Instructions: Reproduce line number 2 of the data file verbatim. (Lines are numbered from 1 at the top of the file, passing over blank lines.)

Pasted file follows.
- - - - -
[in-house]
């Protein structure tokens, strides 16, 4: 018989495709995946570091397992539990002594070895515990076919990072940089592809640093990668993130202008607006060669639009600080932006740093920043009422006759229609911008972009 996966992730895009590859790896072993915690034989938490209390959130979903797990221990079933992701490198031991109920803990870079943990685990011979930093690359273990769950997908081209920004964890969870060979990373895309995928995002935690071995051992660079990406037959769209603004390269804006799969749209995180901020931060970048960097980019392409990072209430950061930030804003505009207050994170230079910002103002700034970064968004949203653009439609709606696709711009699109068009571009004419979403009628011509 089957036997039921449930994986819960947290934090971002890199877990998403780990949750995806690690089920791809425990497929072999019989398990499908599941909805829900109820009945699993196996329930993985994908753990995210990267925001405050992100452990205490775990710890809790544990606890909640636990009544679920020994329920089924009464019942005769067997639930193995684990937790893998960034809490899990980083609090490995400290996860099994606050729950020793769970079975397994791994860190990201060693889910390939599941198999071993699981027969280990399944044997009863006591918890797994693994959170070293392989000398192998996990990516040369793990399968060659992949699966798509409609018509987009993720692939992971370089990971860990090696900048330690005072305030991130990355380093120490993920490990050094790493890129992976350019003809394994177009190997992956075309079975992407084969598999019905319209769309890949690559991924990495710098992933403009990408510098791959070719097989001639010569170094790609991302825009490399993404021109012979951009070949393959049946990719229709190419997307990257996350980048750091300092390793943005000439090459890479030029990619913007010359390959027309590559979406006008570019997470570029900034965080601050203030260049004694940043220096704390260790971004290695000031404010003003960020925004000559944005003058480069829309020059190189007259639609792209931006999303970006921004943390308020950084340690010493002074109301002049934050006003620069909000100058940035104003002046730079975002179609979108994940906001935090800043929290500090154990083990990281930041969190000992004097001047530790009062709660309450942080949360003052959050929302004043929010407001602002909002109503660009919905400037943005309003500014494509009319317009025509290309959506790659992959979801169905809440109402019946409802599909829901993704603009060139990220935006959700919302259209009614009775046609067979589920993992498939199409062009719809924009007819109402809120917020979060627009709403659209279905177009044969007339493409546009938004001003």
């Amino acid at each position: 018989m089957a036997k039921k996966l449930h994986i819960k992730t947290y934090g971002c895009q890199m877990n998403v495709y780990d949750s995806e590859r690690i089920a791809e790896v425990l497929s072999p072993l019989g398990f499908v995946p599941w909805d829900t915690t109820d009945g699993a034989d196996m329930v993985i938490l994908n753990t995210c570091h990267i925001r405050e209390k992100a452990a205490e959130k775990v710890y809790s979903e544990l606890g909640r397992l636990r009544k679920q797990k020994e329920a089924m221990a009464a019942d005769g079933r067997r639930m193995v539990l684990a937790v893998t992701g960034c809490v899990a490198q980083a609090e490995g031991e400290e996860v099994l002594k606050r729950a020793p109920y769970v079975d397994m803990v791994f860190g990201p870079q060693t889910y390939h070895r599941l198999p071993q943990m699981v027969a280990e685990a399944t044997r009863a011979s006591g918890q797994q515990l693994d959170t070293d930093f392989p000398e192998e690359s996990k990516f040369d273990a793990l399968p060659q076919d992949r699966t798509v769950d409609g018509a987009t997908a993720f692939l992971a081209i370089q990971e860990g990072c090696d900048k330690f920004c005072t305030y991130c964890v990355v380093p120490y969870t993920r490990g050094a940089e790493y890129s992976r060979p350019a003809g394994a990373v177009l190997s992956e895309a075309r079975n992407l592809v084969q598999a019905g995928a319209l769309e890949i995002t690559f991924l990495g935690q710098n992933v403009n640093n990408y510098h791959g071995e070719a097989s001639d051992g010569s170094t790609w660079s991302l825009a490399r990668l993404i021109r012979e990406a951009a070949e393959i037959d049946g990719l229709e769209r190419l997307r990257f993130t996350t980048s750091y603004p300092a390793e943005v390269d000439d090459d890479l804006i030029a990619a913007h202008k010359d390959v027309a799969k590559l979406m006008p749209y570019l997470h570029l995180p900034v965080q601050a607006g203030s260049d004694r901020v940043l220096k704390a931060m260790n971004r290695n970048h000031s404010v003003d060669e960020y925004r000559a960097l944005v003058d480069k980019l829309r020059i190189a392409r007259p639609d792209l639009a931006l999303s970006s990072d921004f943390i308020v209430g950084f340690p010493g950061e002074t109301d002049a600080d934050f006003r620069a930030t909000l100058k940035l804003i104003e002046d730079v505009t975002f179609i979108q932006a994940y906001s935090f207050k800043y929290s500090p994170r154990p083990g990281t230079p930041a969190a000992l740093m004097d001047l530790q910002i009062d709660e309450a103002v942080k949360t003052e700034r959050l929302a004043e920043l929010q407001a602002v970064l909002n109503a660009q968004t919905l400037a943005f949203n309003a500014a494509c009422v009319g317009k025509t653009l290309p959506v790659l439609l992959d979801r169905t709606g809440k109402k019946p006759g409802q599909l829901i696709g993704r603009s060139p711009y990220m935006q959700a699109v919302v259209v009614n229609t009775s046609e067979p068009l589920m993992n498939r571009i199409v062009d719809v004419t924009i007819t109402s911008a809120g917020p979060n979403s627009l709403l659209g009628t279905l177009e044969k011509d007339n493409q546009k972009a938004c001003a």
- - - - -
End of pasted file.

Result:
């Protein structure tokens, strides 16, 4: 018989495709995946570091397992539990002594070895515990076919990072940089592809640093990668993130202008607006060669639009600080932006740093920043009422006759229609911008972009 996966992730895009590859790896072993915690034989938490209390959130979903797990221990079933992701490198031991109920803990870079943990685990011979930093690359273990769950997908081209920004964890969870060979990373895309995928995002935690071995051992660079990406037959769209603004390269804006799969749209995180901020931060970048960097980019392409990072209430950061930030804003505009207050994170230079910002103002700034970064968004949203653009439609709606696709711009699109068009571009004419979403009628011509 089957036997039921449930994986819960947290934090971002890199877990998403780990949750995806690690089920791809425990497929072999019989398990499908599941909805829900109820009945699993196996329930993985994908753990995210990267925001405050992100452990205490775990710890809790544990606890909640636990009544679920020994329920089924009464019942005769067997639930193995684990937790893998960034809490899990980083609090490995400290996860099994606050729950020793769970079975397994791994860190990201060693889910390939599941198999071993699981027969280990399944044997009863006591918890797994693994959170070293392989000398192998996990990516040369793990399968060659992949699966798509409609018509987009993720692939992971370089990971860990090696900048330690005072305030991130990355380093120490993920490990050094790493890129992976350019003809394994177009190997992956075309079975992407084969598999019905319209769309890949690559991924990495710098992933403009990408510098791959070719097989001639010569170094790609991302825009490399993404021109012979951009070949393959049946990719229709190419997307990257996350980048750091300092390793943005000439090459890479030029990619913007010359390959027309590559979406006008570019997470570029900034965080601050203030260049004694940043220096704390260790971004290695000031404010003003960020925004000559944005003058480069829309020059190189007259639609792209931006999303970006921004943390308020950084340690010493002074109301002049934050006003620069909000100058940035104003002046730079975002179609979108994940906001935090800043929290500090154990083990990281930041969190000992004097001047530790009062709660309450942080949360003052959050929302004043929010407001602002909002109503660009919905400037943005309003500014494509009319317009025509290309959506790659992959979801169905809440109402019946409802599909829901993704603009060139990220935006959700919302259209009614009775046609067979589920993992498939199409062009719809924009007819109402809120917020979060627009709403659209279905177009044969007339493409546009938004001003």